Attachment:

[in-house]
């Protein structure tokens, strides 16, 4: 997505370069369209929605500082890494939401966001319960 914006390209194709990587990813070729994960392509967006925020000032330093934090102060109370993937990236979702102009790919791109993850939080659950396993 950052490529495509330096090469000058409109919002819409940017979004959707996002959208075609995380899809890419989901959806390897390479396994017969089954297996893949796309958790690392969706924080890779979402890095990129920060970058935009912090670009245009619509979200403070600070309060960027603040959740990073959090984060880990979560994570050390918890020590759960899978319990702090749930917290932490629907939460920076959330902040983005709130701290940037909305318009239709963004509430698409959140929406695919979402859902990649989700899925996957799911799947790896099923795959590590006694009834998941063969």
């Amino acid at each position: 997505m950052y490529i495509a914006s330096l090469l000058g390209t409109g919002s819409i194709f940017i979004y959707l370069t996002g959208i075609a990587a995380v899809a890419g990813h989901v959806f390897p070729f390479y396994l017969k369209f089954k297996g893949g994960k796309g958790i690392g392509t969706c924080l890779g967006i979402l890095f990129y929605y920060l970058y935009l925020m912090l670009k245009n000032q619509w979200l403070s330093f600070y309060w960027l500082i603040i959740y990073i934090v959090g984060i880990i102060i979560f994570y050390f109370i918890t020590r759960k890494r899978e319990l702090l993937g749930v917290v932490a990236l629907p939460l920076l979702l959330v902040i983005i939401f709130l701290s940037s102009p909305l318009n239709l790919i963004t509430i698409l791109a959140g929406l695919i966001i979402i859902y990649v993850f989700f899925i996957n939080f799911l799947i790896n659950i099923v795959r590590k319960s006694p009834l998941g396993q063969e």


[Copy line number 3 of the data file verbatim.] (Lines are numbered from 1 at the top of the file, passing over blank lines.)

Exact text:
């Amino acid at each position: 997505m950052y490529i495509a914006s330096l090469l000058g390209t409109g919002s819409i194709f940017i979004y959707l370069t996002g959208i075609a990587a995380v899809a890419g990813h989901v959806f390897p070729f390479y396994l017969k369209f089954k297996g893949g994960k796309g958790i690392g392509t969706c924080l890779g967006i979402l890095f990129y929605y920060l970058y935009l925020m912090l670009k245009n000032q619509w979200l403070s330093f600070y309060w960027l500082i603040i959740y990073i934090v959090g984060i880990i102060i979560f994570y050390f109370i918890t020590r759960k890494r899978e319990l702090l993937g749930v917290v932490a990236l629907p939460l920076l979702l959330v902040i983005i939401f709130l701290s940037s102009p909305l318009n239709l790919i963004t509430i698409l791109a959140g929406l695919i966001i979402i859902y990649v993850f989700f899925i996957n939080f799911l799947i790896n659950i099923v795959r590590k319960s006694p009834l998941g396993q063969e």